Oracle BlueKai Data Management Platform scales to 1 Million transactions per second with Oracle Database Sharding deployed in Oracle Cloud Infrastructure

January 8, 2021 | 5 minute read
Shailesh Dwivedi
Vice President, Product Management
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I recently had a conversation with Matt Abrams who is
Group Vice President of Engineering for Oracle BlueKai Data Management Platform, a part of Oracle Cloud Applications.
We talked about the use of the Sharding feature of Oracle Database for the BlueKai Oracle Data Management Platform.
This may be one of the biggest relational OLTP database deployments in the world.  

Below is an excerpt.

    Matt Abrams                               Matt Abrams

Could you please start by describing the scale of the deployment?

Matt: The Oracle Database shards are deployed across multiple availability domains in Oracle Cloud. Below are key metrics for primary databases:

Transactions 1 Million/second
Events 30 Billion/day
API Calls 30 Billion/day
API Payload Size 125 Kilobytes/API call (Average)
Average read time 1.6 Milliseconds/API call
Average write time 2.5 Milliseconds/API call
Total database size 2.5 Petabytes
Rows in largest table 22 Billion
Redo generation rate 180 Terabytes/hour
Network traffic 1 Terabit/second
Total machines 52 Oracle Compute Instances
Total CPU 2,704 Cores
Total memory 38,740 Gigabytes

Oracle Database shards are configured for High Availability and Disaster Recovery to meet 99.99% uptime SLAs. 


Very cool. Seems like a very interesting application!

Matt: Yes, this is the Data Management Platform (DMP), formerly known as BlueKai, a company that was acquired by Oracle in 2014. The DMP ingests, organizes, provides insights and analytics on, and activates audiences on a large number of advertising platforms.

Efficiently processing data on this scale requires a significant amount of innovation in various areas including:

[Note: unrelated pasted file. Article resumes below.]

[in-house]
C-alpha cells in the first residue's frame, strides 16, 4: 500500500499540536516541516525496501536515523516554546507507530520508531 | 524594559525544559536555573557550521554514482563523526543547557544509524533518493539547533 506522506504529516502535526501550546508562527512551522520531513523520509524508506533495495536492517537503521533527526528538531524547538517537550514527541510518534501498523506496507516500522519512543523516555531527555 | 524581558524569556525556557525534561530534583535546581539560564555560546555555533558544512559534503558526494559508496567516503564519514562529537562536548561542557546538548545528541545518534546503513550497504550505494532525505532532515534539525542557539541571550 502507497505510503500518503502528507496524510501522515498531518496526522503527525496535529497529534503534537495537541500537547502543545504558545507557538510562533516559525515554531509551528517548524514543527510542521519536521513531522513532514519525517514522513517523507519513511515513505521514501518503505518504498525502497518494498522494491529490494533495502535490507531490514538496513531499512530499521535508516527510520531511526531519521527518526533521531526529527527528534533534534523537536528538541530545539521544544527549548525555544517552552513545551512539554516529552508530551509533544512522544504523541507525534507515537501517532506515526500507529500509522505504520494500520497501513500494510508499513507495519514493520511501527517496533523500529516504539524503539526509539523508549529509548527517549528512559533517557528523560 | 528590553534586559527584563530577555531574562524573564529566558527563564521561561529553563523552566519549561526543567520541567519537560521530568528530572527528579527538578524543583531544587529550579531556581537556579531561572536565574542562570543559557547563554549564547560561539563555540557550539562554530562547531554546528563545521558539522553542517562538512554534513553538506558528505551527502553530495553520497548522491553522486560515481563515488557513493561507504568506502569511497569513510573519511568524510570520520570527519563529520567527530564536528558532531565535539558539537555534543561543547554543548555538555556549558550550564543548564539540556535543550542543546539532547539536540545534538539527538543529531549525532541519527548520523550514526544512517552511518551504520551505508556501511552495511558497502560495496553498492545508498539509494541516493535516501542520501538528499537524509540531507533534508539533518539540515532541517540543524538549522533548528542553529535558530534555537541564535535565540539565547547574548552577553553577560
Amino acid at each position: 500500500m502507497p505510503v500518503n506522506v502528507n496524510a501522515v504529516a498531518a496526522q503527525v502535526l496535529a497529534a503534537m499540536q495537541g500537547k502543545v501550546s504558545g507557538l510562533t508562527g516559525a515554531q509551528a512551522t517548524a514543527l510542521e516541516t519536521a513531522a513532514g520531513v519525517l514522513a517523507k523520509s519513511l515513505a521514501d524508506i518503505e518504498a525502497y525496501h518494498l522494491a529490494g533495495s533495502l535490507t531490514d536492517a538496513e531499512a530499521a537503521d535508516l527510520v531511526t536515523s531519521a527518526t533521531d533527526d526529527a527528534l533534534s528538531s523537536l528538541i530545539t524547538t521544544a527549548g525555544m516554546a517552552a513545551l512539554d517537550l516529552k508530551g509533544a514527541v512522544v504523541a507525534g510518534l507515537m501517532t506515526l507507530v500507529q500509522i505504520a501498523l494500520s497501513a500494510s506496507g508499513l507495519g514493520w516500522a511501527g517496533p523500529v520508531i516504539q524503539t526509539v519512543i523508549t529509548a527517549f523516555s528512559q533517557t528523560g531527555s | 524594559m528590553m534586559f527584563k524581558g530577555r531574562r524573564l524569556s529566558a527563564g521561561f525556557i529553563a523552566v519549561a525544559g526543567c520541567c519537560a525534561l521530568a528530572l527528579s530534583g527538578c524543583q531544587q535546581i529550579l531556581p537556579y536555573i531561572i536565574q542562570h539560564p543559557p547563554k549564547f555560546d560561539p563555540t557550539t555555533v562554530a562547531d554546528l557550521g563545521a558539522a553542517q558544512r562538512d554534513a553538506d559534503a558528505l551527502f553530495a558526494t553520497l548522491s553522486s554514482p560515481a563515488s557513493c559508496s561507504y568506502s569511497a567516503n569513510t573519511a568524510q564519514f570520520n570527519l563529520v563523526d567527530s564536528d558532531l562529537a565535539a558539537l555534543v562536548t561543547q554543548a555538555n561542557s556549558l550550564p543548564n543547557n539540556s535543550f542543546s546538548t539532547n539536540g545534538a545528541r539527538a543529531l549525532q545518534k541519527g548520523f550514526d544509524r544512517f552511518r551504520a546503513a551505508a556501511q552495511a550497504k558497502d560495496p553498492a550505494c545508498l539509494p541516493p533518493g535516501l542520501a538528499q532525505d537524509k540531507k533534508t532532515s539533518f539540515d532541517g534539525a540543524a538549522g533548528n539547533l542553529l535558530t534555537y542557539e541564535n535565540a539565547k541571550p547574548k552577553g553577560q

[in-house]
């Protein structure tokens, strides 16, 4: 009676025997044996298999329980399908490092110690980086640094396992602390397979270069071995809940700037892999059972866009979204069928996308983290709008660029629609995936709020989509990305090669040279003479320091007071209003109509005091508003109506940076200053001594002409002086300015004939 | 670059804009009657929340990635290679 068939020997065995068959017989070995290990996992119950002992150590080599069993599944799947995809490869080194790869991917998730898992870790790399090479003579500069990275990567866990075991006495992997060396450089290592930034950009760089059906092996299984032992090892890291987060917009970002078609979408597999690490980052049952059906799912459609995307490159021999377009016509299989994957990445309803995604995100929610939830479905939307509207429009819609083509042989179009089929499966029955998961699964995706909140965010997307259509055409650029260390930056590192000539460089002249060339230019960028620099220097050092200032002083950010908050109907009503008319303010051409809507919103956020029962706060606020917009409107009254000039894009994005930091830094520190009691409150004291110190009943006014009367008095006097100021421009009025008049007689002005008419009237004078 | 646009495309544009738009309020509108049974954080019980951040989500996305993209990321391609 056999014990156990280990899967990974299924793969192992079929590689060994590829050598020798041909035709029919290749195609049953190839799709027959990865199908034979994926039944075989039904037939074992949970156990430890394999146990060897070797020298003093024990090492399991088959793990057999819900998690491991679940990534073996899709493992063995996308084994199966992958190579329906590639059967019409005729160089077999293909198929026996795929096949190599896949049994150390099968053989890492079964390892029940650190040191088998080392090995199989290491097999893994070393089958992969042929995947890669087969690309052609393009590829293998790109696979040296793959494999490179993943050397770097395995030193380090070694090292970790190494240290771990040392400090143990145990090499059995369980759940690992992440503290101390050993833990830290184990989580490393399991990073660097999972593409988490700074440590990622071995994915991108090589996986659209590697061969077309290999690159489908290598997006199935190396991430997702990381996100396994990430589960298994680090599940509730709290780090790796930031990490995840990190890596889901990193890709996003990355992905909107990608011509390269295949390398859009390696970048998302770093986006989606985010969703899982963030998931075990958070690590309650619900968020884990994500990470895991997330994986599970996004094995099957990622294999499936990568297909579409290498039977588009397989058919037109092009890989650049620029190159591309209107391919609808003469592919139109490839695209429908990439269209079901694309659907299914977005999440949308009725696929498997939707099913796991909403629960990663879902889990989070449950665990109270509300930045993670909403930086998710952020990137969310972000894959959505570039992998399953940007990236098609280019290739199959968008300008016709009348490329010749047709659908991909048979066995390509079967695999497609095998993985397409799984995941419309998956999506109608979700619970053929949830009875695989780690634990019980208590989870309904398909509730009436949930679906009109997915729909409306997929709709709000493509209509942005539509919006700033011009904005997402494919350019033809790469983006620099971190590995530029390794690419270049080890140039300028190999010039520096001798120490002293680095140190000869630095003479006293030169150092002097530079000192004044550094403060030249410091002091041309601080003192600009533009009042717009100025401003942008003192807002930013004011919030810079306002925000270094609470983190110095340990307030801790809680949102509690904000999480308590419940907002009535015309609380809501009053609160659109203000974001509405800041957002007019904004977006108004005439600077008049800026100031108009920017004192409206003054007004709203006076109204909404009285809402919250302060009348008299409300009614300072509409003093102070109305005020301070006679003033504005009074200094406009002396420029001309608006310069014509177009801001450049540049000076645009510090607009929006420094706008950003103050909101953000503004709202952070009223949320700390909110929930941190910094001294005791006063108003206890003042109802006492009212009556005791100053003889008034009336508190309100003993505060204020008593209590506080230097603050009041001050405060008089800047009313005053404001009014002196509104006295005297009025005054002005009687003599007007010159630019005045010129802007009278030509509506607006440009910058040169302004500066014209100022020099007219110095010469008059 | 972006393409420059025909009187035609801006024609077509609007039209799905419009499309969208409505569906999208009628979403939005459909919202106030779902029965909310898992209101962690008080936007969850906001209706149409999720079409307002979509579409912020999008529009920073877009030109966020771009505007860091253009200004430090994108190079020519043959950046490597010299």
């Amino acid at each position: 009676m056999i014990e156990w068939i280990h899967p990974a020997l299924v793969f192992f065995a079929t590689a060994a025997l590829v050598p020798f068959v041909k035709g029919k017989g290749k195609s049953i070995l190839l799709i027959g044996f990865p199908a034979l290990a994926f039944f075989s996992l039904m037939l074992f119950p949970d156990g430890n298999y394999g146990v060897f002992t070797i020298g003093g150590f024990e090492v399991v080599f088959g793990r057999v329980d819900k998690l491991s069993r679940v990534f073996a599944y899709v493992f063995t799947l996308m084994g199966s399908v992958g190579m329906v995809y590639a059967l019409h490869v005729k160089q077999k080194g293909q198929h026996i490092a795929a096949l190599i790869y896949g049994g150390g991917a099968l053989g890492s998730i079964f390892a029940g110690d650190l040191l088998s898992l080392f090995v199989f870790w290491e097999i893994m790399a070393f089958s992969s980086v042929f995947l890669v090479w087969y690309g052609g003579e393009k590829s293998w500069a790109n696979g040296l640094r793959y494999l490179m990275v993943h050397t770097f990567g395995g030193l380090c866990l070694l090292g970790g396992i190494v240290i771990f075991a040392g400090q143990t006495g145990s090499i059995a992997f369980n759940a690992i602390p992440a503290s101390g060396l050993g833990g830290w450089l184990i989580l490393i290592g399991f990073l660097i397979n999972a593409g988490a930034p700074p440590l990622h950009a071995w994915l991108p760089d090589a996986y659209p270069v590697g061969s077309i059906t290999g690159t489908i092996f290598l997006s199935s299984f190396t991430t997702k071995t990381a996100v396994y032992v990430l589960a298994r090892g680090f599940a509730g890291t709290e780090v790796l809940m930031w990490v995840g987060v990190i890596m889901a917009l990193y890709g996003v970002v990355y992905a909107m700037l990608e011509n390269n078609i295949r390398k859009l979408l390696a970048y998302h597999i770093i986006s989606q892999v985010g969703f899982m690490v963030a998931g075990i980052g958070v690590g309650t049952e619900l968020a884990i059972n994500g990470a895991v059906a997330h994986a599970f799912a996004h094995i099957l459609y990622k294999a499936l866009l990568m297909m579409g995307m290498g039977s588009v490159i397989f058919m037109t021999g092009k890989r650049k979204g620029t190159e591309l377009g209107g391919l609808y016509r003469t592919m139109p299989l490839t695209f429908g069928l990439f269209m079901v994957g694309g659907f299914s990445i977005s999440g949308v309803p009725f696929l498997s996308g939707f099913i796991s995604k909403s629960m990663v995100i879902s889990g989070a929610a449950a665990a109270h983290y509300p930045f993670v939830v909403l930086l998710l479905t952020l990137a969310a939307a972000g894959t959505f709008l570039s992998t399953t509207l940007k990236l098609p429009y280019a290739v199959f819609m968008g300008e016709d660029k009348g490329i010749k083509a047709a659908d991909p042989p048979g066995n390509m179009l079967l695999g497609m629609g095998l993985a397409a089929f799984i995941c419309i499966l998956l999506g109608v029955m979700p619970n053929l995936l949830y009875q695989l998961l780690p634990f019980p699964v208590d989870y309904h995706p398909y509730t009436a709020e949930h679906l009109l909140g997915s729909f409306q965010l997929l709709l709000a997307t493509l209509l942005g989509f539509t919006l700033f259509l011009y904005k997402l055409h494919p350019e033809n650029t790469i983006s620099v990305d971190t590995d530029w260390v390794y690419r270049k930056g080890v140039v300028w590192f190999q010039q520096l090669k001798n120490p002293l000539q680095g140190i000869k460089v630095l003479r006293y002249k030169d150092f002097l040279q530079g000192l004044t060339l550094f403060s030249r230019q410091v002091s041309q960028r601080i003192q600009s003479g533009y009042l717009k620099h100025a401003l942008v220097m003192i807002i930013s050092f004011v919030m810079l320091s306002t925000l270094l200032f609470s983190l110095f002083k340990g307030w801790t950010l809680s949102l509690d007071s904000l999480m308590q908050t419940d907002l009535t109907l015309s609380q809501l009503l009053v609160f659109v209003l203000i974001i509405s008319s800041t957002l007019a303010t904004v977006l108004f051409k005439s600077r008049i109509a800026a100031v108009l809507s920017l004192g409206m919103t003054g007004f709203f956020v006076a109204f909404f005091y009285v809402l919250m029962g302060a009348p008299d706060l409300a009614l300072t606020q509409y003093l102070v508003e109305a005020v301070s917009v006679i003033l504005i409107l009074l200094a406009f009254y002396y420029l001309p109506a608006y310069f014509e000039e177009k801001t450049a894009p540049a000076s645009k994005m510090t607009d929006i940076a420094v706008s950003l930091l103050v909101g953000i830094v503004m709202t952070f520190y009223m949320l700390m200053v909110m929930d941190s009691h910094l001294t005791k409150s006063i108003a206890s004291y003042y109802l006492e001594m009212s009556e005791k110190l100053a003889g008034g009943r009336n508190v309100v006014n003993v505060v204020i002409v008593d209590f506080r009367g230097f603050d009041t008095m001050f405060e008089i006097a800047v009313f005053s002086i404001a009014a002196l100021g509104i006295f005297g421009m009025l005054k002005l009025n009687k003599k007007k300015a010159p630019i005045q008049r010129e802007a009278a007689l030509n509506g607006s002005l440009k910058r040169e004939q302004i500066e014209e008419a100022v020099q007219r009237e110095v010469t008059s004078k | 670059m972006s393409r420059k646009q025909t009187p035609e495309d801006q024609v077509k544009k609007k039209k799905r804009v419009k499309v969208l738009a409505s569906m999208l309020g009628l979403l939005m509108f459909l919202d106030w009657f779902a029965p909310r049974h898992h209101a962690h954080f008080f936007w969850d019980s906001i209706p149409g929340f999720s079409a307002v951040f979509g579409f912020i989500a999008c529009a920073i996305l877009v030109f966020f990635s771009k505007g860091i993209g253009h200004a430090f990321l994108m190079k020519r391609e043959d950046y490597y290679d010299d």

• Automatic content classification algorithms
  • Bespoke probabilistic data structures used to perform unique counting and overlap analysis at a massive scale
  • Autonomic infrastructure services that automatically adapt to the dynamic nature of our data processing environments
  • Robust audience taxonomies


These are impressive numbers. How did Oracle Sharding help DMP meet its business objectives?

Matt: Oracle Sharding helped us improve in following areas.

Scalability: Sharding’s linearly scalable architecture allows us to continue to scale as transactions and data volume grows with no impact on latency. Having linear scalability is absolutely critical for us to be able to support our business growth.

Availability: Sharding improved application availably by provides fault isolation. Any issue with a given shard has no impact on availability of other shards. 

Oracle DMP is deployed in Oracle Cloud Infrastructure regions with multiple availability domains. We have spread our primary shards across all the availability domain in a given region. We are using Oracle Data Guard to have a replica/standby instance in a different availability domain than that of primary instance.

Due to high transaction rate coupled with write intensity of our application, we do see occasional hardware failures. In such recent instances, the failover was seamless.

By using multiple availability domain and multiple regions in Oracle Cloud Infrastructure along with Oracle Data Guard, we have protection from failure of an availability domain or even an entire region.

Performance: This might sound counterintuitive, but with Oracle Sharding, we saw our performance improve compared to other key-value stores we have used in past.

Stability: And there is something to be said about stability of Oracle Database. Since going live with Oracle Database, we haven’t had a single database outage due to software issues.

Holiday season tends to be our busiest time of the year. In past, with key-value stores, we typically saw about 3 to 4 percent of request failures (and retries) during peak loads. This year with Oracle Database, holiday season came and went, and we did not see any such failure.


What are the key reasons for adopting Oracle Sharding?